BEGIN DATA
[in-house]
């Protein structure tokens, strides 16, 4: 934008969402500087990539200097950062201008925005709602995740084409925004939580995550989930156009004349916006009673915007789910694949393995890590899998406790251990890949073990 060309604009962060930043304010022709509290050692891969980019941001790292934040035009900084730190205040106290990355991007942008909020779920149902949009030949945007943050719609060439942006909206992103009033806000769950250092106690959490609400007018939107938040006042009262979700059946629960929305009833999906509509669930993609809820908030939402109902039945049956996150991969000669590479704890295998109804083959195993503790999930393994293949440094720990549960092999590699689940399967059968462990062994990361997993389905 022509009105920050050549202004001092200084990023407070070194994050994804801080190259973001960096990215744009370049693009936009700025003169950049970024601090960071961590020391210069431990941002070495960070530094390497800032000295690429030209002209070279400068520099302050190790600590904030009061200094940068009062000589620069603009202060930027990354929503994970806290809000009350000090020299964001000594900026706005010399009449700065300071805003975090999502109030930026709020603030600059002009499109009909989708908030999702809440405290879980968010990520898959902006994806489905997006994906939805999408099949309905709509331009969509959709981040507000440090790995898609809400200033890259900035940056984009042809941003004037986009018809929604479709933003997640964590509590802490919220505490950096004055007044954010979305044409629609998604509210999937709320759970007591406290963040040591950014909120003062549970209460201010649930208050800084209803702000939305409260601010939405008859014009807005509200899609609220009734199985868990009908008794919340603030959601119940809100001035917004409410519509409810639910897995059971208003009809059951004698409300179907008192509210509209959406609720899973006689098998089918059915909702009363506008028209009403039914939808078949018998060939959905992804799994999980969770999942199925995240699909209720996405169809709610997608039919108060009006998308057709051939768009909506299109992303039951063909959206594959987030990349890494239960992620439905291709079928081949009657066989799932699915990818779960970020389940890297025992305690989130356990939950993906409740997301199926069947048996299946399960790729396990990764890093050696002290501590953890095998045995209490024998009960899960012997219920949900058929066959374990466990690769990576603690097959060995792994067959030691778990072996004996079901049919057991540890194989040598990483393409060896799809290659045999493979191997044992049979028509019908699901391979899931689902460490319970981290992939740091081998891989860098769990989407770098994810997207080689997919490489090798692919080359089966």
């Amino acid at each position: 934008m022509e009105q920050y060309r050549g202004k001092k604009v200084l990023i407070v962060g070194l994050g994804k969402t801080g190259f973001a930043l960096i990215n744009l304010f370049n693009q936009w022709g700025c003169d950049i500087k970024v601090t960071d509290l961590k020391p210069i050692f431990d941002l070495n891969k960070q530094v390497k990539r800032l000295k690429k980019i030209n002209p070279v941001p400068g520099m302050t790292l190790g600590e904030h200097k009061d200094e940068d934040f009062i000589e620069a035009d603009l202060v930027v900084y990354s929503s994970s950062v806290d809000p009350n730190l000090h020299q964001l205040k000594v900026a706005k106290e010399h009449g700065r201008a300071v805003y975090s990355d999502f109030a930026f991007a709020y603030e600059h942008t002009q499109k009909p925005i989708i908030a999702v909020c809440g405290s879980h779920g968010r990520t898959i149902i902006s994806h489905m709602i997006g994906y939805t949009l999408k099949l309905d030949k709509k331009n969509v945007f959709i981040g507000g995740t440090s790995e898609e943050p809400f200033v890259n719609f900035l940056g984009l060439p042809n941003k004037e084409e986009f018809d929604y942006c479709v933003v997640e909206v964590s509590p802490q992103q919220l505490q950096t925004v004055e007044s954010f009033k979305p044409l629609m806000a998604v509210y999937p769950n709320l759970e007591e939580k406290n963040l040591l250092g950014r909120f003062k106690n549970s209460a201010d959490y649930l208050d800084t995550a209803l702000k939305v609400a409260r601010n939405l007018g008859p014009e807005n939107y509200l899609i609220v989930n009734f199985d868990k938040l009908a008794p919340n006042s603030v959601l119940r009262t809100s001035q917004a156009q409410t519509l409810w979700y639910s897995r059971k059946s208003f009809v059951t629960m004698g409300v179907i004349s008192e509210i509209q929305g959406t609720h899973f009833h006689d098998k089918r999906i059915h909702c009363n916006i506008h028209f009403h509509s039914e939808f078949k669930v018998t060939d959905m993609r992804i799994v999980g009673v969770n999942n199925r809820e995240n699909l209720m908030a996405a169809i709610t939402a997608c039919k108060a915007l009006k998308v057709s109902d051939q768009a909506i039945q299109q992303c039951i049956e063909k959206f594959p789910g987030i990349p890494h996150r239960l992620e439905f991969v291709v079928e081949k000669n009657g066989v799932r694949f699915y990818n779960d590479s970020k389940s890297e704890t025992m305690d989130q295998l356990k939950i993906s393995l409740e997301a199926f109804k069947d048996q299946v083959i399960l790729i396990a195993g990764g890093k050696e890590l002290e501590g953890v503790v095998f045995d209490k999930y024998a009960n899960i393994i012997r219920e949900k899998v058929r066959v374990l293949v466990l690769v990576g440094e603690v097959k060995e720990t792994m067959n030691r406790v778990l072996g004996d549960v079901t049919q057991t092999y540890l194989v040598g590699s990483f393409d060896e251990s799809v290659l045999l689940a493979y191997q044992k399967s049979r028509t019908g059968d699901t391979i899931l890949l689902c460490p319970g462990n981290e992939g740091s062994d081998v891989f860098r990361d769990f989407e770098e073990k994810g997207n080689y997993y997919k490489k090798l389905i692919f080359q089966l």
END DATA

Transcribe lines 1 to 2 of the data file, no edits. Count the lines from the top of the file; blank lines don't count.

[in-house]
């Protein structure tokens, strides 16, 4: 934008969402500087990539200097950062201008925005709602995740084409925004939580995550989930156009004349916006009673915007789910694949393995890590899998406790251990890949073990 060309604009962060930043304010022709509290050692891969980019941001790292934040035009900084730190205040106290990355991007942008909020779920149902949009030949945007943050719609060439942006909206992103009033806000769950250092106690959490609400007018939107938040006042009262979700059946629960929305009833999906509509669930993609809820908030939402109902039945049956996150991969000669590479704890295998109804083959195993503790999930393994293949440094720990549960092999590699689940399967059968462990062994990361997993389905 022509009105920050050549202004001092200084990023407070070194994050994804801080190259973001960096990215744009370049693009936009700025003169950049970024601090960071961590020391210069431990941002070495960070530094390497800032000295690429030209002209070279400068520099302050190790600590904030009061200094940068009062000589620069603009202060930027990354929503994970806290809000009350000090020299964001000594900026706005010399009449700065300071805003975090999502109030930026709020603030600059002009499109009909989708908030999702809440405290879980968010990520898959902006994806489905997006994906939805999408099949309905709509331009969509959709981040507000440090790995898609809400200033890259900035940056984009042809941003004037986009018809929604479709933003997640964590509590802490919220505490950096004055007044954010979305044409629609998604509210999937709320759970007591406290963040040591950014909120003062549970209460201010649930208050800084209803702000939305409260601010939405008859014009807005509200899609609220009734199985868990009908008794919340603030959601119940809100001035917004409410519509409810639910897995059971208003009809059951004698409300179907008192509210509209959406609720899973006689098998089918059915909702009363506008028209009403039914939808078949018998060939959905992804799994999980969770999942199925995240699909209720996405169809709610997608039919108060009006998308057709051939768009909506299109992303039951063909959206594959987030990349890494239960992620439905291709079928081949009657066989799932699915990818779960970020389940890297025992305690989130356990939950993906409740997301199926069947048996299946399960790729396990990764890093050696002290501590953890095998045995209490024998009960899960012997219920949900058929066959374990466990690769990576603690097959060995792994067959030691778990072996004996079901049919057991540890194989040598990483393409060896799809290659045999493979191997044992049979028509019908699901391979899931689902460490319970981290992939740091081998891989860098769990989407770098994810997207080689997919490489090798692919080359089966």